We have to make our health system work. I would like to go back and practice public health, mostly towards improving the efficiency and use of our health system.”
Manager, Century Gold Undertakers
A pearly white casket with gold-plated handles stands just a few feet from busy Queen Elizabeth Road in Ibadan, Nigeria. The coffin is a not so subtle advertisement for Century Gold Undertakers, a hundred yards or so from the main entrance to University College Hospital. Its tiny showroom houses coffin samples (classic lacquered wood, metallic brushed gold or dark blue). Outside, a worker builds a new casket set on truck tires. Preparing for the morning's funeral, six "Band Boyz" don navy blue shirts, grab their drums and trumpets, and warm up with "When the Saints Go Marching In." Manager Seun Abiodun says a proper funeral reflects a good life.
“Let me just say things are going fine. Business is good. We sell maybe three caskets per week, about 12 per month. This one [an ornate lead-lined casket] costs 100,000 naira [about US$780]. For those people who are not rich, we sell for maybe 50,000 or 30,000 naira [US$390 or $230]. Those who can't afford to buy one, we tell them, "You should use the stretcher they're using at the hospital."
It is not sad work. We are happy we are selling caskets. It's a celebration of life. We are doing the celebration of life for the old ones. If you are in old age, you just die. If they die now, [their families] come here to buy caskets. And we organize the Band Boyz for them and pallbearers to hold the casket.
Let me just say we are praying for those people who die.”
Rakai District, Uganda
Sitting beneath the banana trees outside her home, Divina Nakanyike weaves together the bright purple, pink and yellow strands for a mat she is making. As her grandchildren cavort barefoot around her, a pig roots in the dirt nearby. Nakanyike grows beans, ground nuts and green bananas called matooke. In good years, she sells some of the harvest to buy clothes. Her face creased with age and her hair thinning, she looks much older than her 60 years.
“Five of my children died, and I'm taking care of nine orphans, my grandchildren. One of my sons was a tailor, another a carpenter, and the third a trader taking matooke to Kampala. And the two girls were housewives. There was really nothing to do. They fell sick. I didn't have options. I would take them to the hospital, but eventually they died.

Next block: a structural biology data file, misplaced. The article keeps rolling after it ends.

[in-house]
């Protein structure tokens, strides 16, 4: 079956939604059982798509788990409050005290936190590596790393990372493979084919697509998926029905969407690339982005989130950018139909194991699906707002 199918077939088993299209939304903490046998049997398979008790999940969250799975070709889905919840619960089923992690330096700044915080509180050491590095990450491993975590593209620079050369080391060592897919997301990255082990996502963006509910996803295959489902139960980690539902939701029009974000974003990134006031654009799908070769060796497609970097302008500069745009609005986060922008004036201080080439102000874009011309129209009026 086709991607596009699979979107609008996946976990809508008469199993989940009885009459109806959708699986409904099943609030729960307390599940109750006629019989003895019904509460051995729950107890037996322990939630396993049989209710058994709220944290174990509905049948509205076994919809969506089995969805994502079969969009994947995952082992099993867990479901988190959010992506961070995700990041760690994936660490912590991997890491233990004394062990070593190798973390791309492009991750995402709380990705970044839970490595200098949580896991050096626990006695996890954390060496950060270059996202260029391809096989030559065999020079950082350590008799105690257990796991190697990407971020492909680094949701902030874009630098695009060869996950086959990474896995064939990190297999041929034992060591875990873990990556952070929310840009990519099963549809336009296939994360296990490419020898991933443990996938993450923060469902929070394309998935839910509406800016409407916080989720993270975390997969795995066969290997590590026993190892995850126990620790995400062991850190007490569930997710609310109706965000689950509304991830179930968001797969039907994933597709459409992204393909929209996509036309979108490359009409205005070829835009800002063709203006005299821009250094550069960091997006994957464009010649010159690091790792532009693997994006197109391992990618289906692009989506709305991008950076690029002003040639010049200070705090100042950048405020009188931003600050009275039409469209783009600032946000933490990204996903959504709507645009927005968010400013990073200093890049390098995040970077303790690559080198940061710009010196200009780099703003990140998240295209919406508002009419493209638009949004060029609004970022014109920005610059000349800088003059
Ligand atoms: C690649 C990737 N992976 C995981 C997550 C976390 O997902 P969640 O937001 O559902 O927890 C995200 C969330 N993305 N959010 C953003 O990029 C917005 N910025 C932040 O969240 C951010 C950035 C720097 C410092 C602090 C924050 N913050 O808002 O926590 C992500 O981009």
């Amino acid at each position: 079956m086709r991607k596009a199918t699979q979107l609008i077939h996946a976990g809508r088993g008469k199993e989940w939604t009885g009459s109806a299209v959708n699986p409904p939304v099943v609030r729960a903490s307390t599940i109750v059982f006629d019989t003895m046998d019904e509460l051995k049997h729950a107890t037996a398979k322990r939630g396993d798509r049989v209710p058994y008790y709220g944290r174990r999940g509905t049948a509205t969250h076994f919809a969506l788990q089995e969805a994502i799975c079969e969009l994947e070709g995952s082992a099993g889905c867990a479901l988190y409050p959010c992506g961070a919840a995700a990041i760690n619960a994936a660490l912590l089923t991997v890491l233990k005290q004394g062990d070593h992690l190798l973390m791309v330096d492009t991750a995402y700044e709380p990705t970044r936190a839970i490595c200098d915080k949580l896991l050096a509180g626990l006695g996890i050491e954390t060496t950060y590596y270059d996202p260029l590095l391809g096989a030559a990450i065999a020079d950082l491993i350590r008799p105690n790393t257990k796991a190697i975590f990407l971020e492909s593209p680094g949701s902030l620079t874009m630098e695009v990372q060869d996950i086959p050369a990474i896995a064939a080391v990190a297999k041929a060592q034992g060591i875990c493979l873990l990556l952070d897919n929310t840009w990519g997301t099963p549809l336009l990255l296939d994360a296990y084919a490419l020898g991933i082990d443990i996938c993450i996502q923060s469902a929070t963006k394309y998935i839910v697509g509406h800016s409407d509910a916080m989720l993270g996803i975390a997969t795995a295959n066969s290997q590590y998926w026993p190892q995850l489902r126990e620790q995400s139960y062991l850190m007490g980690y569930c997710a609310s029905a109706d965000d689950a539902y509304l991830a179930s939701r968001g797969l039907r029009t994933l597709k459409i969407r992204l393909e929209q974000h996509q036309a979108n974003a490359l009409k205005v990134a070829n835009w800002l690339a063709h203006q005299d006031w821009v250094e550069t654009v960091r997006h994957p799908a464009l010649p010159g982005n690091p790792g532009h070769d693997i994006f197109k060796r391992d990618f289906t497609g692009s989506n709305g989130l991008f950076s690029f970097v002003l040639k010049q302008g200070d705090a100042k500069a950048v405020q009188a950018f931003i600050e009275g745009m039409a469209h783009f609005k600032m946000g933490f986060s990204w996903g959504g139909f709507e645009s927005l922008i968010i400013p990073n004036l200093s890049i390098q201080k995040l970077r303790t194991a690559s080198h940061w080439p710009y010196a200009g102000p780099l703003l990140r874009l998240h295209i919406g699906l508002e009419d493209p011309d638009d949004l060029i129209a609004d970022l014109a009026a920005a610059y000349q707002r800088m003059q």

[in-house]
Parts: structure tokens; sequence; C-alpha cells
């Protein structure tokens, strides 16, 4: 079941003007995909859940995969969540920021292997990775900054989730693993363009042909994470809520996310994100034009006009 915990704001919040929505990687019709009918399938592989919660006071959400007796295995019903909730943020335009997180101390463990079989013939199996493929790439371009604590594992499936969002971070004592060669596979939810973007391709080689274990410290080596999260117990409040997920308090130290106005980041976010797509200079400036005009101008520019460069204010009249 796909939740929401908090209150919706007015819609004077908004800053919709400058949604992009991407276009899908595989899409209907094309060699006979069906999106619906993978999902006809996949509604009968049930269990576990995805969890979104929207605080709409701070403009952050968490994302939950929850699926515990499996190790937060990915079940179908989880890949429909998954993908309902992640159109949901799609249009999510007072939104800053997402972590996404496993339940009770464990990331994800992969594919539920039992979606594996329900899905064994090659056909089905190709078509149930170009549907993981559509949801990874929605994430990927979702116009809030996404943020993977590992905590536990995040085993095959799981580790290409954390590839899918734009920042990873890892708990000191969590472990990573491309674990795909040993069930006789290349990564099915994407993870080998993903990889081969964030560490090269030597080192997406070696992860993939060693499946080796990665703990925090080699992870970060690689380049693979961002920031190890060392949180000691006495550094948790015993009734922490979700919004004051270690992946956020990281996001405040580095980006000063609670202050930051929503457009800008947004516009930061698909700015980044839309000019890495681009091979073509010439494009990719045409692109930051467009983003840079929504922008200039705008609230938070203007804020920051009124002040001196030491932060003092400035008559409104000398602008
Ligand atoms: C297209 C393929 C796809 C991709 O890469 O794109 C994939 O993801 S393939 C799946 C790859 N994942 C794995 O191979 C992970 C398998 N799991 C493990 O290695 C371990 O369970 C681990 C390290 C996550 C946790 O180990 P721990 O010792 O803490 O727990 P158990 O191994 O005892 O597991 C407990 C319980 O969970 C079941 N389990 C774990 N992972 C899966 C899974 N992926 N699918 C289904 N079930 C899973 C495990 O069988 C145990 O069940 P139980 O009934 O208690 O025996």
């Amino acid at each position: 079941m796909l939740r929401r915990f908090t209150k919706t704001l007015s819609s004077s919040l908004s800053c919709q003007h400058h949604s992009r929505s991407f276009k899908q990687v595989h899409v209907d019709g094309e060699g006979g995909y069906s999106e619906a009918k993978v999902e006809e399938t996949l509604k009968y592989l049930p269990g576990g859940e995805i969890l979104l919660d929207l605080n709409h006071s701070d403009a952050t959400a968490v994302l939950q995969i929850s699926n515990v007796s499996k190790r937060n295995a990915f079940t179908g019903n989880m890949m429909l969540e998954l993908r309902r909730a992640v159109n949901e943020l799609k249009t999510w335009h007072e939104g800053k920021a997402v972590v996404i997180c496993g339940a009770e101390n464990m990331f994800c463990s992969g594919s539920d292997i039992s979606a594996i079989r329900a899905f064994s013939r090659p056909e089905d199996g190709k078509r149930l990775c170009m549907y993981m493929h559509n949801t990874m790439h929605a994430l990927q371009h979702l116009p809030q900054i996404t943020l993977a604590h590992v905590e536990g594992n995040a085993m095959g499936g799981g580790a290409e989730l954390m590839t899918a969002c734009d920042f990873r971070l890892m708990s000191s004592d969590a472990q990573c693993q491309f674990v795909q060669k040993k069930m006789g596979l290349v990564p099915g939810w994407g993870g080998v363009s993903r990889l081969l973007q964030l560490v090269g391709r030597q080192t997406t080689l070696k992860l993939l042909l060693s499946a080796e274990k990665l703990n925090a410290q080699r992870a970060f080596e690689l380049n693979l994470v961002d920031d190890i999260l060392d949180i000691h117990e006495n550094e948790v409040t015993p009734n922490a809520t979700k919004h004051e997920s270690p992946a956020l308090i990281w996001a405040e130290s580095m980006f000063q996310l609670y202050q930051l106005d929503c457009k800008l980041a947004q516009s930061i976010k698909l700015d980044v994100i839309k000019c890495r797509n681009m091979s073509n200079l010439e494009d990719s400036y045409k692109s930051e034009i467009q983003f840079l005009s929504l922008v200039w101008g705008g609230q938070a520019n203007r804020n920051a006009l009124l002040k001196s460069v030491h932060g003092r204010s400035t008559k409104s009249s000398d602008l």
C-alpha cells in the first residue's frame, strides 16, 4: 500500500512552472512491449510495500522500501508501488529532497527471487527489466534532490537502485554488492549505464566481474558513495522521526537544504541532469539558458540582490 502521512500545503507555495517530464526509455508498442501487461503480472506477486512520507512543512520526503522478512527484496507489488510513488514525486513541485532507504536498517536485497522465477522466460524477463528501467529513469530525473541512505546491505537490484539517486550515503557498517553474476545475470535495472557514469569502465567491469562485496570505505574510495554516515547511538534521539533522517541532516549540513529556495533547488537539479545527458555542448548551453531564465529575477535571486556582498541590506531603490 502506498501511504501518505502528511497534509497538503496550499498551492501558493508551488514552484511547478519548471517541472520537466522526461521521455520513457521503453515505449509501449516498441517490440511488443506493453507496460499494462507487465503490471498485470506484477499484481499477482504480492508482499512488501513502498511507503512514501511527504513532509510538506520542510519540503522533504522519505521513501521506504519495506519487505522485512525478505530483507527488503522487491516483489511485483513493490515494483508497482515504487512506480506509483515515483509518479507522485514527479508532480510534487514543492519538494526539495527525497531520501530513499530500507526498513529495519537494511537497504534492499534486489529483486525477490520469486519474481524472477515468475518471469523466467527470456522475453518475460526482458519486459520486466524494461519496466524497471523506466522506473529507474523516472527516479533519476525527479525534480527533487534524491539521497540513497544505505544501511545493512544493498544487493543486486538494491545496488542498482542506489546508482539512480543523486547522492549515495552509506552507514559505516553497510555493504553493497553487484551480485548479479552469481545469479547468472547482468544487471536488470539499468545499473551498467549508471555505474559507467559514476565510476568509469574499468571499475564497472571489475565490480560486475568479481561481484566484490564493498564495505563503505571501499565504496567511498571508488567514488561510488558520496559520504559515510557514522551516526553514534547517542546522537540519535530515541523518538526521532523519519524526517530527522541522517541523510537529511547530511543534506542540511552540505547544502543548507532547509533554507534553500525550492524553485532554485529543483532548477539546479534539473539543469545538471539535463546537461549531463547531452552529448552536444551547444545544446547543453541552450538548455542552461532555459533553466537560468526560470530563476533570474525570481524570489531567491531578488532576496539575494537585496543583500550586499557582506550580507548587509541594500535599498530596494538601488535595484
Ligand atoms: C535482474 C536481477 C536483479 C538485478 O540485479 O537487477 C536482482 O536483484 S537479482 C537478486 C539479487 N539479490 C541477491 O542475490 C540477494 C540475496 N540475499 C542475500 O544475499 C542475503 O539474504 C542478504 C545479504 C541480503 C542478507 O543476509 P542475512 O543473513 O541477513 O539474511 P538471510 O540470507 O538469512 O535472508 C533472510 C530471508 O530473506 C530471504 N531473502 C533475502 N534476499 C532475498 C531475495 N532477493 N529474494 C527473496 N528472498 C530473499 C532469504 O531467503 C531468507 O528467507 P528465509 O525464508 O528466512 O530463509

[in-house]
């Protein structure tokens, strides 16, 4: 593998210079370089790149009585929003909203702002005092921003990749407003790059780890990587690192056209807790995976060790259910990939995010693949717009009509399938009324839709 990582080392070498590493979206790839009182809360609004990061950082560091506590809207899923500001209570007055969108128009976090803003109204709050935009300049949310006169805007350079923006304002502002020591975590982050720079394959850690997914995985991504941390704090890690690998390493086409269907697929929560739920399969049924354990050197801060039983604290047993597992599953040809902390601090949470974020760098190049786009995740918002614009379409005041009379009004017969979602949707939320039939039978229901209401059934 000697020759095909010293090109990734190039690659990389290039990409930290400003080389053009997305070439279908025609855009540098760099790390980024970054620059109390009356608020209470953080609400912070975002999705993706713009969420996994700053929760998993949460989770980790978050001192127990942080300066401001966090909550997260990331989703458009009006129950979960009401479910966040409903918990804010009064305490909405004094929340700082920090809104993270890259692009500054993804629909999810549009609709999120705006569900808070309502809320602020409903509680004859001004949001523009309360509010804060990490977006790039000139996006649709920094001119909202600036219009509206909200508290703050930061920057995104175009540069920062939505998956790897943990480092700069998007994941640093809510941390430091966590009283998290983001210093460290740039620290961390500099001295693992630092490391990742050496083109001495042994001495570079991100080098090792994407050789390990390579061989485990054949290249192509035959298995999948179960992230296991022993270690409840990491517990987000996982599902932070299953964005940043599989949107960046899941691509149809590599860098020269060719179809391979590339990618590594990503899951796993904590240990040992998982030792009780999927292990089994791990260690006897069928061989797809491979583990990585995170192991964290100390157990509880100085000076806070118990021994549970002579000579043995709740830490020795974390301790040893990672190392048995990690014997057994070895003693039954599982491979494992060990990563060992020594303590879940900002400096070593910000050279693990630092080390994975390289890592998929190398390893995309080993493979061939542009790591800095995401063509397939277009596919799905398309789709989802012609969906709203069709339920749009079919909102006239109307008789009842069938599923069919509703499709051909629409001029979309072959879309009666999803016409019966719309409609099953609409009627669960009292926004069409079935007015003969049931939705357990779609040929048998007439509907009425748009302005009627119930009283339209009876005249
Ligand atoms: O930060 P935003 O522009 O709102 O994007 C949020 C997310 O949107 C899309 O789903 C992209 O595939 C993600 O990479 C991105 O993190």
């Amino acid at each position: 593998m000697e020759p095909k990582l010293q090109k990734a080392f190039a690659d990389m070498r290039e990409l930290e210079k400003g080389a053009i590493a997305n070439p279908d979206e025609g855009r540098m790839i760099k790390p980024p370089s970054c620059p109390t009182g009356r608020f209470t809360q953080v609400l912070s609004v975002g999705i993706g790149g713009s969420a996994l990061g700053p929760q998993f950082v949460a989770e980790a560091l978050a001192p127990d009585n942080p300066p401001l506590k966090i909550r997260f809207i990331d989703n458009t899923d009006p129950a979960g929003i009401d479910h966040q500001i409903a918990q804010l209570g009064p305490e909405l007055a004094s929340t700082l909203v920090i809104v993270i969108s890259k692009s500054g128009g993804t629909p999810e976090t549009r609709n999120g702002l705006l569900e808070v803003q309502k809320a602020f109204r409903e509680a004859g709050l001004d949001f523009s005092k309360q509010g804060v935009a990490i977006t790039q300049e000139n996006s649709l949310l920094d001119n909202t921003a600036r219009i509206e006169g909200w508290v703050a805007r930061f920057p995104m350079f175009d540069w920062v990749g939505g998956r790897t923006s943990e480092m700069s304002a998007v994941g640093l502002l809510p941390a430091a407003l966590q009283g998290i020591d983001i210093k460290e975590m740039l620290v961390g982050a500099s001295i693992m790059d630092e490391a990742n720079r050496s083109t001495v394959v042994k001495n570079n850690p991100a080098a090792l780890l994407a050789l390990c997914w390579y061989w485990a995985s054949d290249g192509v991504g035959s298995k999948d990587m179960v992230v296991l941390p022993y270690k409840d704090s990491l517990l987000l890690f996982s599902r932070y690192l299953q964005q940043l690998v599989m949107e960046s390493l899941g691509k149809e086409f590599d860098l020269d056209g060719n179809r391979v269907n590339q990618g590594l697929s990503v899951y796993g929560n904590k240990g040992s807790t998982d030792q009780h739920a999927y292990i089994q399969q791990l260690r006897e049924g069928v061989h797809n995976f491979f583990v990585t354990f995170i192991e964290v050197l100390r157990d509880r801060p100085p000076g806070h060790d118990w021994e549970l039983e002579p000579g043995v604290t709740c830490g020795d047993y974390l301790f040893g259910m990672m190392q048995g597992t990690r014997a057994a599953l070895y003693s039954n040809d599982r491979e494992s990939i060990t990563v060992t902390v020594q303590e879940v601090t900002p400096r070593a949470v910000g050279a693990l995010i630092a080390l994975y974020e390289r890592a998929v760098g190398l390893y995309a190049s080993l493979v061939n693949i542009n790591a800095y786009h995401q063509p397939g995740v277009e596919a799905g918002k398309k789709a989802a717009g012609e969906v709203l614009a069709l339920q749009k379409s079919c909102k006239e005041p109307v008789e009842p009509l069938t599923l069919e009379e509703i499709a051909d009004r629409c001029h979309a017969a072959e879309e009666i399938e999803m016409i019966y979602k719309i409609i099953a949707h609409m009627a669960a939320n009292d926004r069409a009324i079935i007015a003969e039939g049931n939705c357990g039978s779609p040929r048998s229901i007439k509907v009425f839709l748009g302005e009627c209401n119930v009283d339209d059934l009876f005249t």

I can't say that we didn't have problems before; my husband died of cancer. But before HIV we didn't have any problems like now. I have these children. When they fall sick, I have no way of treating them. Feeding them has become a big problem. As they grow, they eat more. If there were no HIV, these children would be with their parents, and I would be on my own and not be burdened with them. But as you see now, they all come to me for guidance and support. My hope is that my grandchildren get a sound education before I die.
If I die before then? It is a great pain thinking about it. All I can say is when I die, I will be dead and maybe others will also come in and help. With God's guidance, I will keep my spirit up.”
Rakai District, Uganda
Farida Nakayinga has an angelic, faraway look in her eyes. She talks with a nurse and a visitor, her eyes rarely meeting theirs. Instead, she looks down at the cement floor of a Rakai Health Sciences Program mobile clinic or peers out the door onto a dirt road and green hills beyond. Nakayinga talks softly, almost inaudibly. She keeps her hair cropped short and wears a pink dress trimmed in a white floral print. In the busy clinic, nurses draw blood, chat with people and shepherd patients to see a doctor in another room. During Nakayinga's examination, the nurse asks her to stand on a scale. The nurse stoops to read the result. Nakayinga weighs 34 kilograms, about 75 pounds. She is 16 years old and HIV positive.
“I walked to this place. I live four miles away. Today, I'm not feeling as bad as before except for some abdominal pain. I used to cough a lot, but I still have abdominal pains off and on. My mother died when I was 12. My father died when I was 14. He was a fisherman. He was a jolly man. He would sit down and talk to us. I have one brother; he is younger. He went to live with my mom's sister. I still see him. I went to live with my uncle.
I'm not angry, but it makes me sad—what I have gone through.
I would like to become a health worker. I think it's a good profession.”
Coordinator, Mobile Antiretroviral Clinic
Rakai Health Sciences Program
In her small office in the Rakai Health Sciences Program headquarters in Kalisizo, Gertrude Nakigozi is organizing the day's paperwork for the mobile antiretroviral clinic. Outside, workers load canvas-topped silver and white Mitsubishi trucks with the mobile clinic's supplies and medications, including lifesaving antiretrovirals (ARVs). While the trucks are being readied, Nakigozi steals a moment to talk about her work.
“Most patients who come here perceive themselves to be HIV positive. The majority actually come in to confirm their suspicions. But still there are a few who are surprised by HIV-positive results. We let them know that being HIV positive does not mean they need ARVs. We try to educate them about CD4 counts and tell them they can always come back and receive treatment for any illness. You find a few patients who keep saying, Don't you think I'm ready for ARVs? Or they plead to have their CD4 counts retested. We resort to ARVs only when we have to.
One thing we try to do is not become too emotionally involved. You see patients suffer, and you get really touched. You try to detach your emotions from your work and do the best you can to make their conditions better. When I was in medical school, I had patients on the wards who were very poor and suffering. They didn't have money to buy medications. Their condition was hopeless. You didn't know what you could do to make their conditions better. You found yourself almost crying on their behalf.
Here, patients look at this funding for ARVs, and they have hope. If the funding is ever cut, they will have no hope.”